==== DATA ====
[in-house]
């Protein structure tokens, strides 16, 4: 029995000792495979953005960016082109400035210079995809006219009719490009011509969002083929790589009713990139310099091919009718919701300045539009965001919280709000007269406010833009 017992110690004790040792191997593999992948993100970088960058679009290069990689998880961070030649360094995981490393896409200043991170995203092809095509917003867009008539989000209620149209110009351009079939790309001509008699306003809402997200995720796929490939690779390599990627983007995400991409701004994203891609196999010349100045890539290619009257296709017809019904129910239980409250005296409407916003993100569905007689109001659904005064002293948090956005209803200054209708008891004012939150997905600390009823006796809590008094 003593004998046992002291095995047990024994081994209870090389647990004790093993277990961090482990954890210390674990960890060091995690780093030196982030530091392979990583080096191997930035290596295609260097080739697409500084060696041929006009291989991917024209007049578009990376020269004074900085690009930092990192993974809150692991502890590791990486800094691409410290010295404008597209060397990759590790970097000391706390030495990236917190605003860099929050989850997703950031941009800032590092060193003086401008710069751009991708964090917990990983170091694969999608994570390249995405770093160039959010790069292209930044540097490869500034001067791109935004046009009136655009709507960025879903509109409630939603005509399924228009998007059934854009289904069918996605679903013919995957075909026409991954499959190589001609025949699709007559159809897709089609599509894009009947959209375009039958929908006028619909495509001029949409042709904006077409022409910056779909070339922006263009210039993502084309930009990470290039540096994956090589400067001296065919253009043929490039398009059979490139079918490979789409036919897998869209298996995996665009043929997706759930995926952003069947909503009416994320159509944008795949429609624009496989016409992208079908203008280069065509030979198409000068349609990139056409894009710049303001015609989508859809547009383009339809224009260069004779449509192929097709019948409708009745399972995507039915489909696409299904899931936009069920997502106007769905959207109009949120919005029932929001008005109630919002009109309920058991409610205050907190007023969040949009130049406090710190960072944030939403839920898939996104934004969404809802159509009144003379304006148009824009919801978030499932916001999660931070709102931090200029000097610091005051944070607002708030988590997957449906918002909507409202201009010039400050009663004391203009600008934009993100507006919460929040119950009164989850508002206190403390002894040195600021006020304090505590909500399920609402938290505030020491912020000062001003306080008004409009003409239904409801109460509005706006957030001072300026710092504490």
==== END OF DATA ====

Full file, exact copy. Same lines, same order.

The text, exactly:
[in-house]
């Protein structure tokens, strides 16, 4: 029995000792495979953005960016082109400035210079995809006219009719490009011509969002083929790589009713990139310099091919009718919701300045539009965001919280709000007269406010833009 017992110690004790040792191997593999992948993100970088960058679009290069990689998880961070030649360094995981490393896409200043991170995203092809095509917003867009008539989000209620149209110009351009079939790309001509008699306003809402997200995720796929490939690779390599990627983007995400991409701004994203891609196999010349100045890539290619009257296709017809019904129910239980409250005296409407916003993100569905007689109001659904005064002293948090956005209803200054209708008891004012939150997905600390009823006796809590008094 003593004998046992002291095995047990024994081994209870090389647990004790093993277990961090482990954890210390674990960890060091995690780093030196982030530091392979990583080096191997930035290596295609260097080739697409500084060696041929006009291989991917024209007049578009990376020269004074900085690009930092990192993974809150692991502890590791990486800094691409410290010295404008597209060397990759590790970097000391706390030495990236917190605003860099929050989850997703950031941009800032590092060193003086401008710069751009991708964090917990990983170091694969999608994570390249995405770093160039959010790069292209930044540097490869500034001067791109935004046009009136655009709507960025879903509109409630939603005509399924228009998007059934854009289904069918996605679903013919995957075909026409991954499959190589001609025949699709007559159809897709089609599509894009009947959209375009039958929908006028619909495509001029949409042709904006077409022409910056779909070339922006263009210039993502084309930009990470290039540096994956090589400067001296065919253009043929490039398009059979490139079918490979789409036919897998869209298996995996665009043929997706759930995926952003069947909503009416994320159509944008795949429609624009496989016409992208079908203008280069065509030979198409000068349609990139056409894009710049303001015609989508859809547009383009339809224009260069004779449509192929097709019948409708009745399972995507039915489909696409299904899931936009069920997502106007769905959207109009949120919005029932929001008005109630919002009109309920058991409610205050907190007023969040949009130049406090710190960072944030939403839920898939996104934004969404809802159509009144003379304006148009824009919801978030499932916001999660931070709102931090200029000097610091005051944070607002708030988590997957449906918002909507409202201009010039400050009663004391203009600008934009993100507006919460929040119950009164989850508002206190403390002894040195600021006020304090505590909500399920609402938290505030020491912020000062001003306080008004409009003409239904409801109460509005706006957030001072300026710092504490």